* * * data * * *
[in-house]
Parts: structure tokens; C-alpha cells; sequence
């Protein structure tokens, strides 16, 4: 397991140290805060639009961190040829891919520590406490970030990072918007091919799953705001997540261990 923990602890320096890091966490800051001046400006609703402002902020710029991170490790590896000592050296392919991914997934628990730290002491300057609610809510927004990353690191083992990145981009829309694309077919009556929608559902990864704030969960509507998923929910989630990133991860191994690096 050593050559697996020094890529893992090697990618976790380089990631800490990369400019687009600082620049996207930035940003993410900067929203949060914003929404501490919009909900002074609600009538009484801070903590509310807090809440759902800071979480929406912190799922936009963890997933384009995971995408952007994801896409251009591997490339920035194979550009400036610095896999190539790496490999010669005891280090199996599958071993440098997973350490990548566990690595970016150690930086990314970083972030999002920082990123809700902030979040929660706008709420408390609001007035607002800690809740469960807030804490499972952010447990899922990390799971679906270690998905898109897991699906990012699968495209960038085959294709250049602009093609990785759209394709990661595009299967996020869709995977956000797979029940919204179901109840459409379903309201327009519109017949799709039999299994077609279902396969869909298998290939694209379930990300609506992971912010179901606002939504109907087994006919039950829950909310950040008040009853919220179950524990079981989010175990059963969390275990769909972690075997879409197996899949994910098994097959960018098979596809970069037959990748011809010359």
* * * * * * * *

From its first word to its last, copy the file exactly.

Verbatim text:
[in-house]
Parts: structure tokens; C-alpha cells; sequence
């Protein structure tokens, strides 16, 4: 397991140290805060639009961190040829891919520590406490970030990072918007091919799953705001997540261990 923990602890320096890091966490800051001046400006609703402002902020710029991170490790590896000592050296392919991914997934628990730290002491300057609610809510927004990353690191083992990145981009829309694309077919009556929608559902990864704030969960509507998923929910989630990133991860191994690096 050593050559697996020094890529893992090697990618976790380089990631800490990369400019687009600082620049996207930035940003993410900067929203949060914003929404501490919009909900002074609600009538009484801070903590509310807090809440759902800071979480929406912190799922936009963890997933384009995971995408952007994801896409251009591997490339920035194979550009400036610095896999190539790496490999010669005891280090199996599958071993440098997973350490990548566990690595970016150690930086990314970083972030999002920082990123809700902030979040929660706008709420408390609001007035607002800690809740469960807030804490499972952010447990899922990390799971679906270690998905898109897991699906990012699968495209960038085959294709250049602009093609990785759209394709990661595009299967996020869709995977956000797979029940919204179901109840459409379903309201327009519109017949799709039999299994077609279902396969869909298998290939694209379930990300609506992971912010179901606002939504109907087994006919039950829950909310950040008040009853919220179950524990079981989010175990059963969390275990769909972690075997879409197996899949994910098994097959960018098979596809970069037959990748011809010359």